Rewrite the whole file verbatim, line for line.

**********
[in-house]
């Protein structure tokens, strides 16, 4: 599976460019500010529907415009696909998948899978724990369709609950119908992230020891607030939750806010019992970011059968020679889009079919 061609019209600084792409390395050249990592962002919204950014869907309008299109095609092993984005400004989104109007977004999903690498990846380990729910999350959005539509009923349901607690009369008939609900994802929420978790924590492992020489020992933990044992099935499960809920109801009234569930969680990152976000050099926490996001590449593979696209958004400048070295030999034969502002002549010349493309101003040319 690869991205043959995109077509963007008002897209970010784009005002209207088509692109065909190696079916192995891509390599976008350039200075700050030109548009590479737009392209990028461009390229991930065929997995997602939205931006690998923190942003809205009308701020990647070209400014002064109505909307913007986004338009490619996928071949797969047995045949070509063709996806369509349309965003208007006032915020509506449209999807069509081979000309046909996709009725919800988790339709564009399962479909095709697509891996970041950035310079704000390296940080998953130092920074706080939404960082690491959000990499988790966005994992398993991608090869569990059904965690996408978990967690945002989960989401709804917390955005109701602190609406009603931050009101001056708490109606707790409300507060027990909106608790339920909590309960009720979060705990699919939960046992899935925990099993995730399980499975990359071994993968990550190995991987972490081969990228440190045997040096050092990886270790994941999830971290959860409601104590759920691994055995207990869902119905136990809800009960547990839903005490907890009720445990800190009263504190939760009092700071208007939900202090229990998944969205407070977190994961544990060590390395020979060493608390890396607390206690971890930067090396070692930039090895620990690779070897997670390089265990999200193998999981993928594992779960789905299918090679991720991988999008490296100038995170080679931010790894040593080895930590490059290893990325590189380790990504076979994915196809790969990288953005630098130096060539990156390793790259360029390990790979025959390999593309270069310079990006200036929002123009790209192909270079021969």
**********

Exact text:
[in-house]
């Protein structure tokens, strides 16, 4: 599976460019500010529907415009696909998948899978724990369709609950119908992230020891607030939750806010019992970011059968020679889009079919 061609019209600084792409390395050249990592962002919204950014869907309008299109095609092993984005400004989104109007977004999903690498990846380990729910999350959005539509009923349901607690009369008939609900994802929420978790924590492992020489020992933990044992099935499960809920109801009234569930969680990152976000050099926490996001590449593979696209958004400048070295030999034969502002002549010349493309101003040319 690869991205043959995109077509963007008002897209970010784009005002209207088509692109065909190696079916192995891509390599976008350039200075700050030109548009590479737009392209990028461009390229991930065929997995997602939205931006690998923190942003809205009308701020990647070209400014002064109505909307913007986004338009490619996928071949797969047995045949070509063709996806369509349309965003208007006032915020509506449209999807069509081979000309046909996709009725919800988790339709564009399962479909095709697509891996970041950035310079704000390296940080998953130092920074706080939404960082690491959000990499988790966005994992398993991608090869569990059904965690996408978990967690945002989960989401709804917390955005109701602190609406009603931050009101001056708490109606707790409300507060027990909106608790339920909590309960009720979060705990699919939960046992899935925990099993995730399980499975990359071994993968990550190995991987972490081969990228440190045997040096050092990886270790994941999830971290959860409601104590759920691994055995207990869902119905136990809800009960547990839903005490907890009720445990800190009263504190939760009092700071208007939900202090229990998944969205407070977190994961544990060590390395020979060493608390890396607390206690971890930067090396070692930039090895620990690779070897997670390089265990999200193998999981993928594992779960789905299918090679991720991988999008490296100038995170080679931010790894040593080895930590490059290893990325590189380790990504076979994915196809790969990288953005630098130096060539990156390793790259360029390990790979025959390999593309270069310079990006200036929002123009790209192909270079021969």